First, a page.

Allowing transgender young people to use their chosen names significantly reduces their risk of depression and suicide, according to a new study by the University of Texas.
Researchers interviewed 129 US transgender young people aged 15 to 21, asking if they were able to use their chosen names when at school, home, work, and with friends.
Controlling for personal characteristics and social support, the teens who reported being able to use their chosen name in all four areas experienced 71 percent fewer symptoms of severe depression, a 34 percent decrease in suicidal thoughts, and a 65 percent decrease in suicide attempts.
The study was published in the Journal of Adolescent Health ahead of the Transgender Day of Visibility on March 31.
The research also found that having just one context where a chosen name was used was associated with a 29 percent decrease in suicidal thoughts.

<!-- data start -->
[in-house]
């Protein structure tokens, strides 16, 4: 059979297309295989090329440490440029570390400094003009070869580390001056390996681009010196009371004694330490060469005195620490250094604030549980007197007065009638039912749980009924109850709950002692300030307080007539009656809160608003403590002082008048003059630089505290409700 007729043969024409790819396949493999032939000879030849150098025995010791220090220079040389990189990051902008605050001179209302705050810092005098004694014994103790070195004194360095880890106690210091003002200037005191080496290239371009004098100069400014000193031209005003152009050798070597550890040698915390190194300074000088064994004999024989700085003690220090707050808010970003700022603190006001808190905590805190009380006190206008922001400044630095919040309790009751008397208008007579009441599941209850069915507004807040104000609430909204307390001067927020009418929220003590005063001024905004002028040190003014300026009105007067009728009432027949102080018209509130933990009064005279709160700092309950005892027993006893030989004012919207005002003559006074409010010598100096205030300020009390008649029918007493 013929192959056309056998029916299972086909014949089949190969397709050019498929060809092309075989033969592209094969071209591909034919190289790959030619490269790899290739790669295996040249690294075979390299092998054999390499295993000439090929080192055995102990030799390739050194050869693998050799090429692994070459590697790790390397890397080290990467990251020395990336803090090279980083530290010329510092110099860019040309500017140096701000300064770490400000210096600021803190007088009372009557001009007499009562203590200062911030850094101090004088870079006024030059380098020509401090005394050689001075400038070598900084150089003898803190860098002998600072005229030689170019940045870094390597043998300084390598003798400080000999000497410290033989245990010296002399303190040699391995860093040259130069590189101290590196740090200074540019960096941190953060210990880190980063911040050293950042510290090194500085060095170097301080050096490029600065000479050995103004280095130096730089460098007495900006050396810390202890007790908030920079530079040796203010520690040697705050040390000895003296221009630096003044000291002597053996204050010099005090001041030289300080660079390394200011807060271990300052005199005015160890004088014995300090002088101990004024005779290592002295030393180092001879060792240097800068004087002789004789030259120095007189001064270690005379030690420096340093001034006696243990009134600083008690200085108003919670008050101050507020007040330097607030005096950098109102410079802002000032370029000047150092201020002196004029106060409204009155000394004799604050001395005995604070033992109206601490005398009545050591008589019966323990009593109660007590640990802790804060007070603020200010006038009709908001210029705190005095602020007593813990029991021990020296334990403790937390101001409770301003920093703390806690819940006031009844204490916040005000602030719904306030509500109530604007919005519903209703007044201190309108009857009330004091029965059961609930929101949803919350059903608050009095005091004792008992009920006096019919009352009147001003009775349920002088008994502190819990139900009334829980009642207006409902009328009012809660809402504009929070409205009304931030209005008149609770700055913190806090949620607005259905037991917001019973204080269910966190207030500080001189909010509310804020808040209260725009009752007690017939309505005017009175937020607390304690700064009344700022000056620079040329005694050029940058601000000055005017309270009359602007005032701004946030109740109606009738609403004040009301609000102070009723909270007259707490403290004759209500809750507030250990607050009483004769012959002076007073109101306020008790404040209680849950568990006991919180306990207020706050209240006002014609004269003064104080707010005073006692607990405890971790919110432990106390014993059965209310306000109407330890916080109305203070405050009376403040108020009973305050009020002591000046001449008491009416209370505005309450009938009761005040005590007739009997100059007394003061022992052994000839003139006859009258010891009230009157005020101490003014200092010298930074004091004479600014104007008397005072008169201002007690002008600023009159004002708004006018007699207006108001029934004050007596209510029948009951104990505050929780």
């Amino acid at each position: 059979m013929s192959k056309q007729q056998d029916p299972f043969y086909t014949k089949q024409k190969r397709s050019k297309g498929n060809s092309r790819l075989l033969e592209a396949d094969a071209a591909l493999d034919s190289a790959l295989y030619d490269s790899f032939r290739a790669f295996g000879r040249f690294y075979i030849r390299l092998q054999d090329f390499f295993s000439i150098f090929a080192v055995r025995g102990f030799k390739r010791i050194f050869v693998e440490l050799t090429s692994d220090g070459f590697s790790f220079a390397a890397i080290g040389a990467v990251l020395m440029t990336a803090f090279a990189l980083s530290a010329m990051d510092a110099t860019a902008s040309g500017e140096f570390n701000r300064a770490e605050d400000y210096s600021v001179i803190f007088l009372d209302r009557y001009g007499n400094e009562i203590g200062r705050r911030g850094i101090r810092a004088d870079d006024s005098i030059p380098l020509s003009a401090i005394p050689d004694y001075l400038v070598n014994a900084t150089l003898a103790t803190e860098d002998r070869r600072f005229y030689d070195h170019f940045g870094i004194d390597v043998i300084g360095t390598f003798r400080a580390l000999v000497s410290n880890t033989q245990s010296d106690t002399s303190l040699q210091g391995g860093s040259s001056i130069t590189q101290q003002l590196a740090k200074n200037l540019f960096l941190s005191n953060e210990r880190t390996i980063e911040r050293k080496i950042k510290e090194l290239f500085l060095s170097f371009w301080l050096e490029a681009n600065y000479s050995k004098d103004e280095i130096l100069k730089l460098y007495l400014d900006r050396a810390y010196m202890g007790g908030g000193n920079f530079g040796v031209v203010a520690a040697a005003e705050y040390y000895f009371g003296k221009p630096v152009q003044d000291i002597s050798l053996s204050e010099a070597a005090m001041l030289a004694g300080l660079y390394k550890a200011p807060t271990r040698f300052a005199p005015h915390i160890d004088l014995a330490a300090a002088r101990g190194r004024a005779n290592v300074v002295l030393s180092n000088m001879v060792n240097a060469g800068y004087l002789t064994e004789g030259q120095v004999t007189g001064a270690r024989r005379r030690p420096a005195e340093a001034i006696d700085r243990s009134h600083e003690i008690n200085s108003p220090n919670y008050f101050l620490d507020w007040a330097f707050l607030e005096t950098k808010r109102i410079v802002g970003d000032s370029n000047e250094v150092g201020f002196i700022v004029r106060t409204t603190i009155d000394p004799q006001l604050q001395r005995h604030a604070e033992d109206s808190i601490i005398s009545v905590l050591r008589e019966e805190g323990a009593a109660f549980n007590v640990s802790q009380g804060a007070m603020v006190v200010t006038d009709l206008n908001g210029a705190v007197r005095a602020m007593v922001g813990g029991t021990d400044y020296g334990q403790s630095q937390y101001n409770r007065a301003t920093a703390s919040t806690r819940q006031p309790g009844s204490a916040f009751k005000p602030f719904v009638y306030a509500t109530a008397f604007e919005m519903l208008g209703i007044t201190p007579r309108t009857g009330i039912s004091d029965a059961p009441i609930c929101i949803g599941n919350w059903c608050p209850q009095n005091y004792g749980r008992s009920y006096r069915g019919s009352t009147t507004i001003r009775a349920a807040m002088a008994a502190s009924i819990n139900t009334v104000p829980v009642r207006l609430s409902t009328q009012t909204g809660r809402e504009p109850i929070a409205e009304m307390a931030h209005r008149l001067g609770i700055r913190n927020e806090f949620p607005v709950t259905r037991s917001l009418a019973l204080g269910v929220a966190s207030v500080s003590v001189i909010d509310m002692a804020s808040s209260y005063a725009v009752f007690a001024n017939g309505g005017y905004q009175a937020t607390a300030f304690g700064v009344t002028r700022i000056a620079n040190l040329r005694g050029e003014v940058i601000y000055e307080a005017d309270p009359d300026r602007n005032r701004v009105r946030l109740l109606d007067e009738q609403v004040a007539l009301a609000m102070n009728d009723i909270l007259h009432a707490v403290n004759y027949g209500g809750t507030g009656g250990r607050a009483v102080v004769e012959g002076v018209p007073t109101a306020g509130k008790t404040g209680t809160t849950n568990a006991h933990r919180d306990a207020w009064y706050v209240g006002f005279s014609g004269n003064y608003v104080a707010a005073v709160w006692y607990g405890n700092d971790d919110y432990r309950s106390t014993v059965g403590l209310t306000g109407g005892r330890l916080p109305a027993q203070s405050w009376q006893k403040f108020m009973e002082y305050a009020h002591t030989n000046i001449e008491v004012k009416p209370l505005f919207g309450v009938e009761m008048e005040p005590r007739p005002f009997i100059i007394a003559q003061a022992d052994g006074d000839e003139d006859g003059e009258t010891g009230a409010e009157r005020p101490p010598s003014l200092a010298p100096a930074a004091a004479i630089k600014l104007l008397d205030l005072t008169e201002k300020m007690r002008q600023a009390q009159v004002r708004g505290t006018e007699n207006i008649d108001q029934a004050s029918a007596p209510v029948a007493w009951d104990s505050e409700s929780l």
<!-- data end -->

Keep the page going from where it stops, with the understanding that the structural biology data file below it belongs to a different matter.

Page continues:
“Many kids who are transgender have chosen a name that is different than the one that they were given at birth,” lead researcher Stephen T. Russell said.
“We showed that the more contexts or settings where they were able to use their preferred name, the stronger their mental health was.”
He added, “I’ve been doing research on LGBT youth for almost 20 years now, and even I was surprised by how clear that link was.”
“It’s practical to support young people in using the name that they choose. It’s respectful and developmentally appropriate.”
Russell’s previous research showed one in three transgender youths, or twice the rate of their peers, reported suicidal thoughts.
According to a 2016 study by the University of Washington found prepubescent transgender children in supportive households had happiness levels equal to or above their cisgender peers.
Last month, a separate study warned of just how dangerous it can be for LGBTIQ young people to hide their sexuality.
The study, published in the American Journal of Preventive Medicine, found that 46% of the closeted teenagers reported suicidal thoughts or behaviours, compared to 22% of those who were open about their sexuality.
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(Photo by Jeffrey Feng/Sydney Gay and Lesbian Mardi Gras)